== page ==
Tang calls for 'truly democratic' poll in 2017 - but won't say if he'll run
Former chief secretary urges rival C.Y. Leung to try to win back trust in his maiden speech and ensure a 'truly democratic' chief executive race
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Failed chief executive candidate Henry Tang Ying-yen remains tight-lipped about his political future, but does not rule out the possibility of another run at the top job in four years under what he hopes will be "genuine" universal suffrage.
Tang and another former chief secretary, Anson Chan Fang On-sang, separately urged winner Leung Chun-ying yesterday to try to regain people's trust by setting out a blueprint for democratisation and better living in his maiden policy address.
Speaking on a radio programme, Tang said many friends had told him his defeat in last year's chief executive election was a blessing in disguise.
He also said his father wanted him to spend more time handling the family's textile business, which he had been neglecting.
Explaining his low profile since his defeat 10 months ago, he said he had been doing some travelling, including a recent trip with his family to Antarctica.
"Over the past nine years in the government, there were many places that I wanted to travel to, but did not have the chance," he said.
He said he had been working with the Buildings Department in its investigation into unauthorised structures at his home and would consider his political future once this was finished.
"I am thinking about how can I serve Hongkongers in different capacities, without giving the administration an impression that I am a threat or making irresponsible comments," Tang said.
While not saying if he would run in the 2017 chief executive election, he said Leung must do his best to ensure a truly democratic race. "I think the people … will look at whether it is a fair system before making a decision," Tang said. "This is very contentious, but it is achievable with earnestness and mutual trust. So I am urging the chief executive not to think about blaming others, but to do his best and fight for genuine universal suffrage from the central government."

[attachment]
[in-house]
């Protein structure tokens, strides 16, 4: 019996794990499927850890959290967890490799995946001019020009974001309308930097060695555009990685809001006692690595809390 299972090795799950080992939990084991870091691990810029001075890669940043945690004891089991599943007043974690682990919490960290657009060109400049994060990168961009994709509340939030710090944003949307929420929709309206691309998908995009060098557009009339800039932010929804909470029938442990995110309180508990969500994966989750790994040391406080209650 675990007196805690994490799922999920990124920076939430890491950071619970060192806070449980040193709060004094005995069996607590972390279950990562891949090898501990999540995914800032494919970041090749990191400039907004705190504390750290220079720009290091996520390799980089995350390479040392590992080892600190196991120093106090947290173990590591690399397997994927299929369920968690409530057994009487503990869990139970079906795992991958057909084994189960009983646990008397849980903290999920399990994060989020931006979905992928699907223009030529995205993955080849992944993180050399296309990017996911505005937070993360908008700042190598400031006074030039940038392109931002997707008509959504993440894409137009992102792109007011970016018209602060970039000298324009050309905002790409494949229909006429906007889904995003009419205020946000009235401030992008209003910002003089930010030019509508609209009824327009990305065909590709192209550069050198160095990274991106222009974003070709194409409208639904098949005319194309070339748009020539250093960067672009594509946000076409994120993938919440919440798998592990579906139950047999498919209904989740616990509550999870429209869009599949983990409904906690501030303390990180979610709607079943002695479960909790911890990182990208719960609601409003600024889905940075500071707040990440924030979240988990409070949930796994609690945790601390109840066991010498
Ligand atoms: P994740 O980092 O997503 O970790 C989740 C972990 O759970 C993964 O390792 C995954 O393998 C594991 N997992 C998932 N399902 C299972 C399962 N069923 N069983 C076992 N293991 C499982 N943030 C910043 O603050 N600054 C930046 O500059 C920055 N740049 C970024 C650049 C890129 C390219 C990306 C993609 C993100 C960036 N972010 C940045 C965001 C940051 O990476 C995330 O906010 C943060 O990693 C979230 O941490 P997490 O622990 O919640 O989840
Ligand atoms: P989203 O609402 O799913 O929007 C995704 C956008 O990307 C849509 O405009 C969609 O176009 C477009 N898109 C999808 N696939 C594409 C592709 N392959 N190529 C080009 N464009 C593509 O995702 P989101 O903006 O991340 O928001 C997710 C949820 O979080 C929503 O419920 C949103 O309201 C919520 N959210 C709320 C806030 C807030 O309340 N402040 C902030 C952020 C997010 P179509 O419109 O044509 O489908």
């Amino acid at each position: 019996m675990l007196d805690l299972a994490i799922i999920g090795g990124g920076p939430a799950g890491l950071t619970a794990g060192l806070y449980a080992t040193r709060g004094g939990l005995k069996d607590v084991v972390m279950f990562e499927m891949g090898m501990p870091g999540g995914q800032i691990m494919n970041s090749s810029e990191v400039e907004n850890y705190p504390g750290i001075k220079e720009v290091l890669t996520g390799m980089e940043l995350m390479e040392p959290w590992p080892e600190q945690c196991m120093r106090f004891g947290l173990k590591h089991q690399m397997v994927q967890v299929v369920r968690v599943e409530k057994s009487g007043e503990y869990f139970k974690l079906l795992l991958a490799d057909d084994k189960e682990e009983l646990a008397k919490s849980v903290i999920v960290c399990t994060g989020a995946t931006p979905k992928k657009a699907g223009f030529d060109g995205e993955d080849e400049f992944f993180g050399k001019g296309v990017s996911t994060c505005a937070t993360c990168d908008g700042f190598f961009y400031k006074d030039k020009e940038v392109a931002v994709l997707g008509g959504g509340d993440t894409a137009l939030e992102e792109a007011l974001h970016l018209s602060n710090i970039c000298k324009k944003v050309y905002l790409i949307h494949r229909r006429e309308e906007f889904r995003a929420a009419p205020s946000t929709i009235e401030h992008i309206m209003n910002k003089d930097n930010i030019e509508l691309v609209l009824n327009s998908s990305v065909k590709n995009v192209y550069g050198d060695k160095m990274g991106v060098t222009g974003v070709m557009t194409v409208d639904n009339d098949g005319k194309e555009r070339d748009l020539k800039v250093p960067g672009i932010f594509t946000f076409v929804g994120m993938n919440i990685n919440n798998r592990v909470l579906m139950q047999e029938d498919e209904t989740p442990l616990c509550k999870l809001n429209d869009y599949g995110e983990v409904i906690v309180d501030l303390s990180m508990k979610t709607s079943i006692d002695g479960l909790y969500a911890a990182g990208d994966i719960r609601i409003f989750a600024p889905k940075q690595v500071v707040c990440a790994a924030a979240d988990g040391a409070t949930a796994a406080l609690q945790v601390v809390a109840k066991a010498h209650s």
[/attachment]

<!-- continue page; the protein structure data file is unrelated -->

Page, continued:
He was responding to Leung's remark on December 16 that political divisions might undermine hopes of directly electing the chief executive by 2017 and lawmakers in 2020.
Describing the city as "chaotic", he said Leung must present a plan for economic, social and democratic development. "I can imagine that Hongkongers are a bit fed up, [asking] why there are never-ending quarrels? Why are there such intense arguments when the government rolls out a policy? … I think as we step into 2013, we hope governance can run more smoothly and that society will be less quarrelsome."
At a media gathering Anson Chan also called for a policy address that would "meet the people's requirements" and make progress on democracy. "And on livelihood issues, such as housing and a universal pension, you must have medium- and long-term solutions," she said.
Chan said the administration should launch a "genuine" consultation in the form of a green paper. And she said the pan-democratic camp, especially the Civic and the Democratic parties, must come up with their own electoral reform proposal.
"Nowadays many people believe that the pan-democrats only behave radically - they only know how to criticise, chanting slogans and protesting, but do they have substantial work and actual proposals?" Chan said.